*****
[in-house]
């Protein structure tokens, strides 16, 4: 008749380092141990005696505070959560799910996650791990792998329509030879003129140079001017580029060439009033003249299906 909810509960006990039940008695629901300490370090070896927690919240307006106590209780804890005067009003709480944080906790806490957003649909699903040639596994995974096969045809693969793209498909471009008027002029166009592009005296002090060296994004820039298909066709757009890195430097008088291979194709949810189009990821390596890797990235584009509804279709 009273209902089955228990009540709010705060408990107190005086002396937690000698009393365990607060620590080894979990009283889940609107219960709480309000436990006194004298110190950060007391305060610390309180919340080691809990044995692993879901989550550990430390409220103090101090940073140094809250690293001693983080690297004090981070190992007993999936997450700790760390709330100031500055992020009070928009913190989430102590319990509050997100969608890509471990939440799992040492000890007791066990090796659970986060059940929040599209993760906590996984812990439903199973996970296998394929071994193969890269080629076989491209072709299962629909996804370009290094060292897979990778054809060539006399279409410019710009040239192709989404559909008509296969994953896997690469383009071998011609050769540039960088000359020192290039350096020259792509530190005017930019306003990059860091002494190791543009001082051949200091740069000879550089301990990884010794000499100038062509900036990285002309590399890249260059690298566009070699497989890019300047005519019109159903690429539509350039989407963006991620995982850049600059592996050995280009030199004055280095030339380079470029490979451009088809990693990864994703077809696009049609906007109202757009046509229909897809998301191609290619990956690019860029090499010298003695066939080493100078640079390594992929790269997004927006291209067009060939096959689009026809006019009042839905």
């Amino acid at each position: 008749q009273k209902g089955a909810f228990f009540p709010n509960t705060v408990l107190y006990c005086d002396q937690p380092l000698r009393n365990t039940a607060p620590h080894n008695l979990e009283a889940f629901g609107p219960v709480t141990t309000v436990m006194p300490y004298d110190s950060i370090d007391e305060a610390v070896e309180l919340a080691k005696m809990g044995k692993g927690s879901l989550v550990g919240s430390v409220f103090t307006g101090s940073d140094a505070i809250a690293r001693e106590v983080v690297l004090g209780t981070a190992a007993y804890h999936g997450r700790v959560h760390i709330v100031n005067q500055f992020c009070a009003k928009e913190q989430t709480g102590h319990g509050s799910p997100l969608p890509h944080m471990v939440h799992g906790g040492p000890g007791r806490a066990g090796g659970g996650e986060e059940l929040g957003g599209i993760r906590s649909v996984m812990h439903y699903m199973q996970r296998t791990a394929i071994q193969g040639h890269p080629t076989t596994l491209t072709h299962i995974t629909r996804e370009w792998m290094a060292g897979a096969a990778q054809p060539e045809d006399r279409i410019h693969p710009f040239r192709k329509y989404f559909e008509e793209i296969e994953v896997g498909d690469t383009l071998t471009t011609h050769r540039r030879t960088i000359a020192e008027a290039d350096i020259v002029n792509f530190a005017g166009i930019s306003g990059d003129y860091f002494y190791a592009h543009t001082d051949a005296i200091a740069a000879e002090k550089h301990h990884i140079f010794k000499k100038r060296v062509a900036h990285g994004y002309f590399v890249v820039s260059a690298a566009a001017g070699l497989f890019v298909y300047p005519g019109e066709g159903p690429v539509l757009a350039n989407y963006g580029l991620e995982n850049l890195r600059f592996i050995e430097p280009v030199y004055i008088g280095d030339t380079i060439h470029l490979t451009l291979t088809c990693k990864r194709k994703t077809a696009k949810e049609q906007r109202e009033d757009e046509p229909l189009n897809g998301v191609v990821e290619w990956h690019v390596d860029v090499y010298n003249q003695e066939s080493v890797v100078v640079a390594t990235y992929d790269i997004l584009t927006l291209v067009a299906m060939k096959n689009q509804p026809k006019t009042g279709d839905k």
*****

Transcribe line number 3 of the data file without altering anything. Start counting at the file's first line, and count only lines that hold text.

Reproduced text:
């Amino acid at each position: 008749q009273k209902g089955a909810f228990f009540p709010n509960t705060v408990l107190y006990c005086d002396q937690p380092l000698r009393n365990t039940a607060p620590h080894n008695l979990e009283a889940f629901g609107p219960v709480t141990t309000v436990m006194p300490y004298d110190s950060i370090d007391e305060a610390v070896e309180l919340a080691k005696m809990g044995k692993g927690s879901l989550v550990g919240s430390v409220f103090t307006g101090s940073d140094a505070i809250a690293r001693e106590v983080v690297l004090g209780t981070a190992a007993y804890h999936g997450r700790v959560h760390i709330v100031n005067q500055f992020c009070a009003k928009e913190q989430t709480g102590h319990g509050s799910p997100l969608p890509h944080m471990v939440h799992g906790g040492p000890g007791r806490a066990g090796g659970g996650e986060e059940l929040g957003g599209i993760r906590s649909v996984m812990h439903y699903m199973q996970r296998t791990a394929i071994q193969g040639h890269p080629t076989t596994l491209t072709h299962i995974t629909r996804e370009w792998m290094a060292g897979a096969a990778q054809p060539e045809d006399r279409i410019h693969p710009f040239r192709k329509y989404f559909e008509e793209i296969e994953v896997g498909d690469t383009l071998t471009t011609h050769r540039r030879t960088i000359a020192e008027a290039d350096i020259v002029n792509f530190a005017g166009i930019s306003g990059d003129y860091f002494y190791a592009h543009t001082d051949a005296i200091a740069a000879e002090k550089h301990h990884i140079f010794k000499k100038r060296v062509a900036h990285g994004y002309f590399v890249v820039s260059a690298a566009a001017g070699l497989f890019v298909y300047p005519g019109e066709g159903p690429v539509l757009a350039n989407y963006g580029l991620e995982n850049l890195r600059f592996i050995e430097p280009v030199y004055i008088g280095d030339t380079i060439h470029l490979t451009l291979t088809c990693k990864r194709k994703t077809a696009k949810e049609q906007r109202e009033d757009e046509p229909l189009n897809g998301v191609v990821e290619w990956h690019v390596d860029v090499y010298n003249q003695e066939s080493v890797v100078v640079a390594t990235y992929d790269i997004l584009t927006l291209v067009a299906m060939k096959n689009q509804p026809k006019t009042g279709d839905k």